An Ideas-Based Online Magazine of the Global Network for Advanced Management

How Do Leaders Foster Engagement and Creativity?

Companies need employees to bring their full selves to work—thoughtful, engaged individuals jumping in with creativity, judgment, or just a helping hand where it’s needed. So how do leaders bring that out in workers? Yale Insights consulted with Yale SOM’s Heidi Brooks for guidance on techniques that bring excitement, engagement, and meaning to the workplace.

GNP Heidi Brooks

Workers aren’t widgets. Companies need employees who are more than three-dimensional versions of their job descriptions. Research has shown that companies are efficient and effective when a proactive, flexible, fill-in-where-there’s-a-need ethos of “organizational citizenship” is the norm. That works best when employees can go above and beyond in ways that are intrinsically meaningful to them, according to the Harvard Business Review.

So how do leaders foster a culture where workers show engagement, initiative, and creativity? Yale Insights consulted with Yale SOM’s Heidi Brooks for guidance on techniques that bring excitement, engagement, and meaning to the workplace.

How do you get employees to feel excited about the company, brand, or product they are working for?

Try voice and choice. By voice I mean, one of the best ways to engage employees is to ask what they are interested in. Let them tell you what aspects of the company, brand, or product most excite them. Then, where it’s possible, give them the choice to work on projects related to their interest or at least to offer input about aspects of what they’re excited about. Over time, interest and engagement tend to grow as voice and choice become the norm.

A lot of people just show up to work and follow their basic job descriptions. How do you inspire them to think outside of the box, try harder, and want to put in extra time and effort?

Leadership and work culture matters hugely on this issue. First, remove structural barriers to the desired behaviors. Positions are often designed to reward and reinforce exactly the outcome they are producing. For example, disincentives for overtime, including peer resentment, can be highly effective. If what you want is outside-the-box thinking and people putting in extra time and effort, make sure that the work is structured to encourage that.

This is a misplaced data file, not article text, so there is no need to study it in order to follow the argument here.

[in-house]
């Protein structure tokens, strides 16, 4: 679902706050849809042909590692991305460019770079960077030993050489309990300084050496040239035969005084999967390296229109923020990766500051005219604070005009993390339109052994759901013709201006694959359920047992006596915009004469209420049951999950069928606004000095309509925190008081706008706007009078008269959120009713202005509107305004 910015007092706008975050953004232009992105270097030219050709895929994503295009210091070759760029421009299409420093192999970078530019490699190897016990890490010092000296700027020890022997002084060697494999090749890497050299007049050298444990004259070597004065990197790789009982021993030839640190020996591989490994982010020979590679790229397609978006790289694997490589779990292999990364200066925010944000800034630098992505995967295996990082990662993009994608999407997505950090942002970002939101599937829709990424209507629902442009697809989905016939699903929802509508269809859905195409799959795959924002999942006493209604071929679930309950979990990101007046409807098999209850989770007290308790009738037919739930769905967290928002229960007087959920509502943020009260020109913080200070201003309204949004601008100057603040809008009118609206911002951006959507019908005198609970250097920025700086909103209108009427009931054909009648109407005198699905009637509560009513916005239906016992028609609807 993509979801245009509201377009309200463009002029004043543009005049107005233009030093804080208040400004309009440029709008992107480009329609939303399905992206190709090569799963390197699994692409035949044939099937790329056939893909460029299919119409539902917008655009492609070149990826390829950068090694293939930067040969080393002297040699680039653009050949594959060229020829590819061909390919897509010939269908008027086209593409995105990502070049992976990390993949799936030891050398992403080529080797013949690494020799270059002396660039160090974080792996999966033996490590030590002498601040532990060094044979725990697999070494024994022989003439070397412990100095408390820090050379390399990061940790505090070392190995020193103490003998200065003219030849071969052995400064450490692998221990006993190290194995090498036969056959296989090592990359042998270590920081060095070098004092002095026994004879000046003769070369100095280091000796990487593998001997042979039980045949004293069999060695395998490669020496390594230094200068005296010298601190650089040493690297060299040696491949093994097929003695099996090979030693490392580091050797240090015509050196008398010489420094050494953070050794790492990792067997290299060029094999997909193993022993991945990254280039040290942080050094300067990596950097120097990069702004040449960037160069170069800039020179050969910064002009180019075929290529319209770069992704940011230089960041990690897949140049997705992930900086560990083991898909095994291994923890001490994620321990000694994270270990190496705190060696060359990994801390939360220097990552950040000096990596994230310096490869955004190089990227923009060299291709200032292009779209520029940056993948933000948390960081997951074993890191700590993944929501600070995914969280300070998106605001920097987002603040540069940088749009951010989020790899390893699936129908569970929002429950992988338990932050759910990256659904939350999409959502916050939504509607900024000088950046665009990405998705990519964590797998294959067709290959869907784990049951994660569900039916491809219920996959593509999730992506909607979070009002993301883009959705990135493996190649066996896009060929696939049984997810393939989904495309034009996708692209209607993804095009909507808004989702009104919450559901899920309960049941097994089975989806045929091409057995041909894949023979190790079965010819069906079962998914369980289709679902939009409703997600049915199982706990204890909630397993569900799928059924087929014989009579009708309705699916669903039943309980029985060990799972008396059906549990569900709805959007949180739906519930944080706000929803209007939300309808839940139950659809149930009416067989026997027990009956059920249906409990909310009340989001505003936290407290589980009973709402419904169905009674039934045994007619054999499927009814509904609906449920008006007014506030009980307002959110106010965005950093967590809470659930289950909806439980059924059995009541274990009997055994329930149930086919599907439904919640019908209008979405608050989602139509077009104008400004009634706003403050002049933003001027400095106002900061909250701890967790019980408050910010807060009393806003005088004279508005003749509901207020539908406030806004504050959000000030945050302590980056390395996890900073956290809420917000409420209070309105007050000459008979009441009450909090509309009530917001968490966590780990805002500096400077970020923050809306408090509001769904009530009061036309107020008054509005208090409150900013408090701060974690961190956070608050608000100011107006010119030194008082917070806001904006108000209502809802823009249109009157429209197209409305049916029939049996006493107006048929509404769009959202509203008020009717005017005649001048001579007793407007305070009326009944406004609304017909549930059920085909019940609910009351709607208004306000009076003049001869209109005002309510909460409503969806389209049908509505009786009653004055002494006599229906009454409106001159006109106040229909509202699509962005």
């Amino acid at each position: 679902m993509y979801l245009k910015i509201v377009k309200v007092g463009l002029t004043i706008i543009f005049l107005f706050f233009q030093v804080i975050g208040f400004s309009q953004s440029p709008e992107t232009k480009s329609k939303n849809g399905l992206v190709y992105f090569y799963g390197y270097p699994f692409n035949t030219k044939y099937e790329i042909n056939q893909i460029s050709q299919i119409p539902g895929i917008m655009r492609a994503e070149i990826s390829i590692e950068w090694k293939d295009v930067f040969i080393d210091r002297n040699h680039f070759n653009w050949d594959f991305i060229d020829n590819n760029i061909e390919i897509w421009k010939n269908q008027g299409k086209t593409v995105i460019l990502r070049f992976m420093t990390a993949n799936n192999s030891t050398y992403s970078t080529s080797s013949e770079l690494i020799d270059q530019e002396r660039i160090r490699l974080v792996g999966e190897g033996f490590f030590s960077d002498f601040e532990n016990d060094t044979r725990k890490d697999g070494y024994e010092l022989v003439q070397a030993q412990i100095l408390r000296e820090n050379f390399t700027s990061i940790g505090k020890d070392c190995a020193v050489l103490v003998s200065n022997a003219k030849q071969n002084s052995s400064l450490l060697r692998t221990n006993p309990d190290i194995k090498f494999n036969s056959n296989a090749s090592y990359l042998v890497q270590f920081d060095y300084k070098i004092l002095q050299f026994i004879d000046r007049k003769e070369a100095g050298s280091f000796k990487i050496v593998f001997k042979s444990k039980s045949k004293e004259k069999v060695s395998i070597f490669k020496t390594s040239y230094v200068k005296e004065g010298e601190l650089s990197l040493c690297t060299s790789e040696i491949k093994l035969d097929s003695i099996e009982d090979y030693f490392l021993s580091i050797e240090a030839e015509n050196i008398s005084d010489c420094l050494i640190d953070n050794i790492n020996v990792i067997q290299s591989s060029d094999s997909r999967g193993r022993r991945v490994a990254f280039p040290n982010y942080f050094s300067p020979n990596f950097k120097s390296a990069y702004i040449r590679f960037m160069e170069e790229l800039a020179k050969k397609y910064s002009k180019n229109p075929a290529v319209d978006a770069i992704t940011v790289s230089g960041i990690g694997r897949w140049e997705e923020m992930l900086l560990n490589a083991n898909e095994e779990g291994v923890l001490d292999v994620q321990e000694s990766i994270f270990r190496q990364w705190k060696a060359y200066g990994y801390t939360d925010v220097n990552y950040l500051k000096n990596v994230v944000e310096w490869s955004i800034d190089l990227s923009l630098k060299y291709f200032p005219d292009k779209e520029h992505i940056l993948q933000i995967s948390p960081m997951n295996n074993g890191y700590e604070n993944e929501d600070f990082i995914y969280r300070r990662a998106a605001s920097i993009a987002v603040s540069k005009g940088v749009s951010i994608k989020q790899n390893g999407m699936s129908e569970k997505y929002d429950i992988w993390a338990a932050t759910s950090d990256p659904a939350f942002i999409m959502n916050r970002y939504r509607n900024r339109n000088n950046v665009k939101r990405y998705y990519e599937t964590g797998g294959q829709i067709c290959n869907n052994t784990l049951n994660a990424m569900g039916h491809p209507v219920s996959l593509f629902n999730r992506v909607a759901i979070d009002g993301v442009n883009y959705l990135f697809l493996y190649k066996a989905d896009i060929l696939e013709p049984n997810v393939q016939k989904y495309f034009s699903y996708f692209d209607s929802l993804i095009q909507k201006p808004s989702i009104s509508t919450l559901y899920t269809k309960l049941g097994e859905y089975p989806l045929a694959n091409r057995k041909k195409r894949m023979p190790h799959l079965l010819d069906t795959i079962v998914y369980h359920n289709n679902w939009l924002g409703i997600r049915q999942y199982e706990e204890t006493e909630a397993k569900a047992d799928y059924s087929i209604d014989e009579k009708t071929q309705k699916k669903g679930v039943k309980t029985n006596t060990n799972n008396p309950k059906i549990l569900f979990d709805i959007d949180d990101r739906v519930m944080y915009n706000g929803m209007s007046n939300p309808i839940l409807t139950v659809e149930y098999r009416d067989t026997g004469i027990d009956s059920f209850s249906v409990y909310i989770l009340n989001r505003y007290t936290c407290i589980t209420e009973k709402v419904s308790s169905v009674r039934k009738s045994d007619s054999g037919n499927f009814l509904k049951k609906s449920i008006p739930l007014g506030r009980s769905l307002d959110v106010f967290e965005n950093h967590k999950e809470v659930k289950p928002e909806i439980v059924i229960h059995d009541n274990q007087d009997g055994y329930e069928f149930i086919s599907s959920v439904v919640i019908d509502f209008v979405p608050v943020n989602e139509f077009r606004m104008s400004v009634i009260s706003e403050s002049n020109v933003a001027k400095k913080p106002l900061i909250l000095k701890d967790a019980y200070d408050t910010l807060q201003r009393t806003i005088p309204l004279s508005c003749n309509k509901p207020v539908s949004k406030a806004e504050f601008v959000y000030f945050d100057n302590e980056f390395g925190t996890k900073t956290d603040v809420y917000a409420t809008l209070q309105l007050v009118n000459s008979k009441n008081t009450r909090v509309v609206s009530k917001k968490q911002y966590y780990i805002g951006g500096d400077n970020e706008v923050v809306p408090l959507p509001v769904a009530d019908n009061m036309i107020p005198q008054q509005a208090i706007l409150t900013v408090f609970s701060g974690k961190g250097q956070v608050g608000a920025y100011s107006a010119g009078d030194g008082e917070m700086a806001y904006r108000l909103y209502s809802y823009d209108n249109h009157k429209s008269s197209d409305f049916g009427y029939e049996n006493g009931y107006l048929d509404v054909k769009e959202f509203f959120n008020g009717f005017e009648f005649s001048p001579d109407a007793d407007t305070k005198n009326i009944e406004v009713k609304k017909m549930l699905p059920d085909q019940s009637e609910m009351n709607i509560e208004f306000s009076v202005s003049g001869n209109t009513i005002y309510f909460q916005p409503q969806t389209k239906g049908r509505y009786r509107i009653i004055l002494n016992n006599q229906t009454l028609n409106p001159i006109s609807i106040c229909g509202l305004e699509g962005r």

Beyond that, you can make it psychologically safe for employees to invest in the desired fashion. It is important to have a leader, manager, or supervisor who walks the talk and doesn’t simply ask people to voice outside-the-box thinking, but also demonstrates the same behaviors him or herself.

Very importantly, there must be positive acknowledgment and appreciation shown for those people who are demonstrating the desired behaviors. In a situation that is effectively structured to encourage the behaviors you wish to see, you often see an uptick. But, don’t expect it all at once. You may have to build belief in the work culture and in the people over time.

What are small habits, rituals, or policies that leaders can implement to inspire their team?

Here are a few:

  • Develop effective participative leadership, that is, get the right people at meetings where their voice matters and where their time is not wasted.
  • Acknowledge intentionally, whether it’s privately or publicly, when work is well done. Use specific descriptors of what people have done that is making a positive difference.
  • Share stories of tiny victories and worthwhile learning from failures so that everyone learns what the leader is paying attention to (and what’s not as important).
  • Bring more positive energy into the office by starting meetings on an upbeat note with an anecdote, moment that mattered, or inspiring quote. Try different things, just be authentic about it.
  • Stop ignoring the hard stuff—you cannot forever ignore the elephant in the middle of room. If there is an undiscussable, find a way to work it through or it will degrade morale, investment, and engagement over time.

Many employees leave because they feel like they are not growing or not developing their own leadership skills. What can employers do to help decrease that type of turnover?

More and more, leaders, managers, and supervisors need the skills to help people grow to be part of their tool kit; it is basic business acumen to be able to hire, develop, and retain an engaged workforce who will deliver for the company and love the process of doing so. If we want to be sustainable and create great places to work, we have to think about the process of work as much as the product.

Any final thoughts on what leaders can do to foster a workplace that supports and inspires the whole team?

I’m a big fan of transparency. Disclose your interest in mutual inspiration and support. Ask your employees what is working and what is not working in that domain. Discuss what it would take to create the conditions where this mutual exchange is truly a lived experience. It’s worth the effort to get this info, bring it to fruition, and do what it takes to sustain that kind of mutually reinforcing dynamic. What a changed and inspiring world of work that would be.

Perspectives Topics